bwebb at inf.ed.ac.uk
Mon Jul 1 13:32:13 EDT 2013
> "we always used the same music for the one dance we constantly did which
> ended up giving us cues as to what was supposed to happen when. " My
> most recent theory on the music is that the musical phrase of the top
> lines (improved or not) would have ended with the dance phrase. The
> manuscript sources could have been used as is for musicians who were
> able to improv to see where those phrases were (and the tenor could have
> helped a musician keep his place.) I have been intentionally teaching
> with the specific music that repeats the same close on the Demarche.
> That has helped the dancers immensely.
An interesting idea - but are you coming at that from a musician's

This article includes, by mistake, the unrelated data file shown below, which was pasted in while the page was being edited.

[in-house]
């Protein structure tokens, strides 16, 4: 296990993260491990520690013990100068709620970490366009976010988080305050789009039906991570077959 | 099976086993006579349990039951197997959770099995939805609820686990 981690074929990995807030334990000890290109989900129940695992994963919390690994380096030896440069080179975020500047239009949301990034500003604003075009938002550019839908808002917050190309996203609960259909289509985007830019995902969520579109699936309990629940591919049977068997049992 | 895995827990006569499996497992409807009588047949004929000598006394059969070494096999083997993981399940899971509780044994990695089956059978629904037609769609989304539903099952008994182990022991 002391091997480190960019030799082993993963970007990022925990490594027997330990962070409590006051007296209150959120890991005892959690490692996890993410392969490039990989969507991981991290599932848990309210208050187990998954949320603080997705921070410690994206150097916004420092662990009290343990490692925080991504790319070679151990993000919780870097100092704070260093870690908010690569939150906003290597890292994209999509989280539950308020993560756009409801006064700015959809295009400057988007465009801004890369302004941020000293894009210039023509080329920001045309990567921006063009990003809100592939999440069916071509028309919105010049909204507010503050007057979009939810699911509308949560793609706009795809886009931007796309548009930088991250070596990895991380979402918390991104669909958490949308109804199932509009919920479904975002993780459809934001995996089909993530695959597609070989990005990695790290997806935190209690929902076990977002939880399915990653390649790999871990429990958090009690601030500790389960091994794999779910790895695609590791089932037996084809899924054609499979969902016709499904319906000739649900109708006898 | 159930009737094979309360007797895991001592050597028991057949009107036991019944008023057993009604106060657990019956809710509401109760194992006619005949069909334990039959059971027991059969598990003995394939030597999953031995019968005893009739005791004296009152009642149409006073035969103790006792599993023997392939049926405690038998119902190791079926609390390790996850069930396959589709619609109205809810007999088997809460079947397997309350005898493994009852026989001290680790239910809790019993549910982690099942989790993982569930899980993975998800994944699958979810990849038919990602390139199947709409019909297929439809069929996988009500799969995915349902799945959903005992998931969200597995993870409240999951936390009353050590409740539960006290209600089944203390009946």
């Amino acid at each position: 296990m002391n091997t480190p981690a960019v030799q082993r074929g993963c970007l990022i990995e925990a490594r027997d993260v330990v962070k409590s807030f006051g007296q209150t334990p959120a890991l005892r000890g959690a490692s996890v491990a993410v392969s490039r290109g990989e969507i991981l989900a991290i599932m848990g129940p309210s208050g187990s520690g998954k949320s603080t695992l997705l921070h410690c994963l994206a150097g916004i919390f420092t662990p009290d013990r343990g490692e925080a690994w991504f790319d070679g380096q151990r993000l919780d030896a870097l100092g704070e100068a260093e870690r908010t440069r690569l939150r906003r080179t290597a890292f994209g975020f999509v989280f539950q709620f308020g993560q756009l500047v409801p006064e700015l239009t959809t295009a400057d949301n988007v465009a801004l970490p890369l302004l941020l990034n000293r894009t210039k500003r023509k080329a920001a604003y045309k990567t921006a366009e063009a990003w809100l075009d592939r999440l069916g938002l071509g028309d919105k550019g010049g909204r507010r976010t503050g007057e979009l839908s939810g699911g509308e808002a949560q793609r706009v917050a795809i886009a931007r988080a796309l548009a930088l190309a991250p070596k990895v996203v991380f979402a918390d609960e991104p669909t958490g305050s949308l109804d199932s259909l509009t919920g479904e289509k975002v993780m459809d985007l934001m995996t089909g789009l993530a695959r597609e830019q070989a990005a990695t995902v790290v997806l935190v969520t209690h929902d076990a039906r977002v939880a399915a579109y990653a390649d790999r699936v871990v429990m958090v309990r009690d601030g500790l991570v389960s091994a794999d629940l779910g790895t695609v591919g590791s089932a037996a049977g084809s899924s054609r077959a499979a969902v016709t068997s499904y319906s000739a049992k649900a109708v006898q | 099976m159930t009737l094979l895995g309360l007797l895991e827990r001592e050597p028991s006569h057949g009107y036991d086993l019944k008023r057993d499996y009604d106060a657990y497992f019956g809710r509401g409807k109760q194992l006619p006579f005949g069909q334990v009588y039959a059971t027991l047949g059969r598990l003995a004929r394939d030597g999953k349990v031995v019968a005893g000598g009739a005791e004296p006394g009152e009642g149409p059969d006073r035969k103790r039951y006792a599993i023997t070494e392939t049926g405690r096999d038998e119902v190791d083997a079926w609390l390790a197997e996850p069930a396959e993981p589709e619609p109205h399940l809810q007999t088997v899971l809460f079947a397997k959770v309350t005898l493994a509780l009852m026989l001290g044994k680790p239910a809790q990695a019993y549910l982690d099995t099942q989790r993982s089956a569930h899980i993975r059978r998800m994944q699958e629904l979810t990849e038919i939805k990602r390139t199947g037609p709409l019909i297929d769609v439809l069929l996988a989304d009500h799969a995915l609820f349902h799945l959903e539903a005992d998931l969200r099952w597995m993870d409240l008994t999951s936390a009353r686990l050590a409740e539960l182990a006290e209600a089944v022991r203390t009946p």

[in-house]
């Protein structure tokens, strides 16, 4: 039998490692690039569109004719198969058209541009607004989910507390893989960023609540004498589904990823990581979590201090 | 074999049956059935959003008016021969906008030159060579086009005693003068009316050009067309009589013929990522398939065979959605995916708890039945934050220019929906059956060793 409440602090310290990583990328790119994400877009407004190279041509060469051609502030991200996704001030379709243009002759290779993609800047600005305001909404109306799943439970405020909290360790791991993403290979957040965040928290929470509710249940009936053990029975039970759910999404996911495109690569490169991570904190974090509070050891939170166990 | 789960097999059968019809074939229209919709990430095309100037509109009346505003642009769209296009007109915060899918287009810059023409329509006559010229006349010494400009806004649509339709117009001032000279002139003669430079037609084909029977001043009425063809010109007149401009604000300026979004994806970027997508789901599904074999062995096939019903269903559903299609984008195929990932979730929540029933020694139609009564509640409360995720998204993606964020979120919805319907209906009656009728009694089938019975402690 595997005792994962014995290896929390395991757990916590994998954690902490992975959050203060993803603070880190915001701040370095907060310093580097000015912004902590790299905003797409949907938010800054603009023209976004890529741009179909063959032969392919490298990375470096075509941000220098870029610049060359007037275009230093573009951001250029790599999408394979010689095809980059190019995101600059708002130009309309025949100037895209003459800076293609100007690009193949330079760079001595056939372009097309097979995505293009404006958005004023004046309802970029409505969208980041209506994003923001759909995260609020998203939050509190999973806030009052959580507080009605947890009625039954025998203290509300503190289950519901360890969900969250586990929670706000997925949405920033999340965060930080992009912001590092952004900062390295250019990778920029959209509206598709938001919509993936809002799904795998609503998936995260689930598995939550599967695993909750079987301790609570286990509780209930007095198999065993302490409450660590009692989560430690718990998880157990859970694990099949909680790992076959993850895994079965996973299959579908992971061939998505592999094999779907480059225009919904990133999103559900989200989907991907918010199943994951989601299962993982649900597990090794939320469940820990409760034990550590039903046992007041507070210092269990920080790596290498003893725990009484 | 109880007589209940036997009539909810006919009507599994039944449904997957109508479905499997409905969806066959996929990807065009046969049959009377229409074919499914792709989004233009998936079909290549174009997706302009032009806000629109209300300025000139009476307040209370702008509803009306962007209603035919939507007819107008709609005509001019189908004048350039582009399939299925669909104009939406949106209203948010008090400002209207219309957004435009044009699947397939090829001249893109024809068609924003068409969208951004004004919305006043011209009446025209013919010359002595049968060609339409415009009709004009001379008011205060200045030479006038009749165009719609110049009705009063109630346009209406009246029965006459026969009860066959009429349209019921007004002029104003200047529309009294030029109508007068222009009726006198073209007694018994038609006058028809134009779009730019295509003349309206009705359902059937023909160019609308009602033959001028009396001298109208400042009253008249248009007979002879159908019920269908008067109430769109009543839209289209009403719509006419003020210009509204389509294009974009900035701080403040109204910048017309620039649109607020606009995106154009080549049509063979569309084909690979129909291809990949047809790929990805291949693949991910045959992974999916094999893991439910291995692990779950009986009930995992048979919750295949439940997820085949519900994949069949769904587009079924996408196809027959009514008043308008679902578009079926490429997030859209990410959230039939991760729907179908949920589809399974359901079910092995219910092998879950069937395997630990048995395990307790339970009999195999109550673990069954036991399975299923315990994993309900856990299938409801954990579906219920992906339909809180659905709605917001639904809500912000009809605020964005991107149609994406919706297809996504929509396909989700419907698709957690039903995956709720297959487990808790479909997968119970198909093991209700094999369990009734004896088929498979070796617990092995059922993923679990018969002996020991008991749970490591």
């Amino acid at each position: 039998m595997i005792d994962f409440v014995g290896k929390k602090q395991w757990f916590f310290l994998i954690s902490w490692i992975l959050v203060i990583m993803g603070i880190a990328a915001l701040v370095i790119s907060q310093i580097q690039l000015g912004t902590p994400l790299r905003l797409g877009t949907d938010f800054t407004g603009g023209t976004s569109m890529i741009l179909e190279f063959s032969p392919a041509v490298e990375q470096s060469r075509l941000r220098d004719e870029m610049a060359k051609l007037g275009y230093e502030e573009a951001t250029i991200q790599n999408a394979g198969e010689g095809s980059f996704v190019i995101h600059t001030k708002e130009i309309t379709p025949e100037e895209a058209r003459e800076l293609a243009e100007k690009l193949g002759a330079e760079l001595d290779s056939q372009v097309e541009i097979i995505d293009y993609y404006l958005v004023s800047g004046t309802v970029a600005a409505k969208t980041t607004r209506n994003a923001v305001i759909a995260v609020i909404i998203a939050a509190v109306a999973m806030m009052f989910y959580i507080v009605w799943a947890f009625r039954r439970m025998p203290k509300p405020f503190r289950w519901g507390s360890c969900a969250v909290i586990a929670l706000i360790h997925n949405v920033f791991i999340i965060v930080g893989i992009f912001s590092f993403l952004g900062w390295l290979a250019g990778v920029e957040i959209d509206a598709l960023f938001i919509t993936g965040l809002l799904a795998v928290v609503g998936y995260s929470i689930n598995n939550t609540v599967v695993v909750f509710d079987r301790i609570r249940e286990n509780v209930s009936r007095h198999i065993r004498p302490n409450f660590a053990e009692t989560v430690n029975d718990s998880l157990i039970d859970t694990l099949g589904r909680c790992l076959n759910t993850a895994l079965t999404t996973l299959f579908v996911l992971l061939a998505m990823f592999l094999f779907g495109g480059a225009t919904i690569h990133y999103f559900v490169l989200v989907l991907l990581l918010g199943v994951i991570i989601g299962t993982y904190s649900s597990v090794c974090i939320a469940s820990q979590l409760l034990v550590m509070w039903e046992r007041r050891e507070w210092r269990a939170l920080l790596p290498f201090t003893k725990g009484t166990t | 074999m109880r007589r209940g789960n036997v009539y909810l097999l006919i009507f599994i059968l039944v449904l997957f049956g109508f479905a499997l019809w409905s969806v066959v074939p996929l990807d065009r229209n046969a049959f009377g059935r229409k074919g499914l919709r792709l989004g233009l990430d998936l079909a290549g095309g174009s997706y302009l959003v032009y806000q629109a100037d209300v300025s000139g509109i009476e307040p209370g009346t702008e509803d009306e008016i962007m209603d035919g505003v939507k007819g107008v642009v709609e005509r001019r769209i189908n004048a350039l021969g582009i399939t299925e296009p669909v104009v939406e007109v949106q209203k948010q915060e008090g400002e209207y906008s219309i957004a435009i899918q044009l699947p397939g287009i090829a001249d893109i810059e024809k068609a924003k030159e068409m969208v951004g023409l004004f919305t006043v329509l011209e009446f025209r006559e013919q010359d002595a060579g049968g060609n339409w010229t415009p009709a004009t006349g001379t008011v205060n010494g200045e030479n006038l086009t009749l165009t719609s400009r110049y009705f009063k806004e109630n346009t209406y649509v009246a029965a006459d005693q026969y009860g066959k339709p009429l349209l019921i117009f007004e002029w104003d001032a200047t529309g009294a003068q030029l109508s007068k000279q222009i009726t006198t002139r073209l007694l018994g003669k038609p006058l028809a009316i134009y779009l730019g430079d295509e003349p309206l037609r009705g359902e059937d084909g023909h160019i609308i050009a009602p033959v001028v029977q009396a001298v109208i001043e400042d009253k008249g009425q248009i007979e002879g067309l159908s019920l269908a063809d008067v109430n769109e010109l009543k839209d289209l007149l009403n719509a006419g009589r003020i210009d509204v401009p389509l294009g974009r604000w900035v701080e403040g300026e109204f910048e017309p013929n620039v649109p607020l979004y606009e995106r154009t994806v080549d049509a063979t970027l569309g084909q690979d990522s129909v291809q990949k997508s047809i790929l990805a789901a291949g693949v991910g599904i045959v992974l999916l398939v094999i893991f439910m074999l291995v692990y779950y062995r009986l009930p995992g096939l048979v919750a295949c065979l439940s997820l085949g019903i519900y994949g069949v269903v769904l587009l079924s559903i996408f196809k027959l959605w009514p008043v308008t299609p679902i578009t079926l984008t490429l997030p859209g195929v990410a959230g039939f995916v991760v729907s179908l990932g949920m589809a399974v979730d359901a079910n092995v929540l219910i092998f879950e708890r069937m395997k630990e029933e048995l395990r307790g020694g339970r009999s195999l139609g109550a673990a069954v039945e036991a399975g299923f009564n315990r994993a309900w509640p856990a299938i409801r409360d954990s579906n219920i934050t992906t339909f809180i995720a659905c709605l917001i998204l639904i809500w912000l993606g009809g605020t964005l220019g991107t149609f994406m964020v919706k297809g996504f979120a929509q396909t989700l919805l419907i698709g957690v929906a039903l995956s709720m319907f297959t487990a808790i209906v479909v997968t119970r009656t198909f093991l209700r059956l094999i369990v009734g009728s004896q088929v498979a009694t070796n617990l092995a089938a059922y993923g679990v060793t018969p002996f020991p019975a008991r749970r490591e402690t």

perspective? Because (with my musician's hat on) it is usually quite clear
musically where "cadences" in the tenor line occur, and this would
normally dictate when the upper improvised or composed phrase should end.
And for many (most) dances we have tried, the musical candences don't line
up neatly with the ends of dance phrases. For me this is actually part of
the attraction and interest of these dances, the tension between the
musical and the choreographic patterns, which interweave, and sometimes
intersect, but finally satisfyingly finish together. But I agree this
initially can make it harder for the dancers to learn, and I will think
next time we are improvising the music whether and how the upper line
might mark the dance structure more clearly.
The University of Edinburgh is a charitable body, registered in
Scotland, with registration number SC005336.
More information about the Sca-dance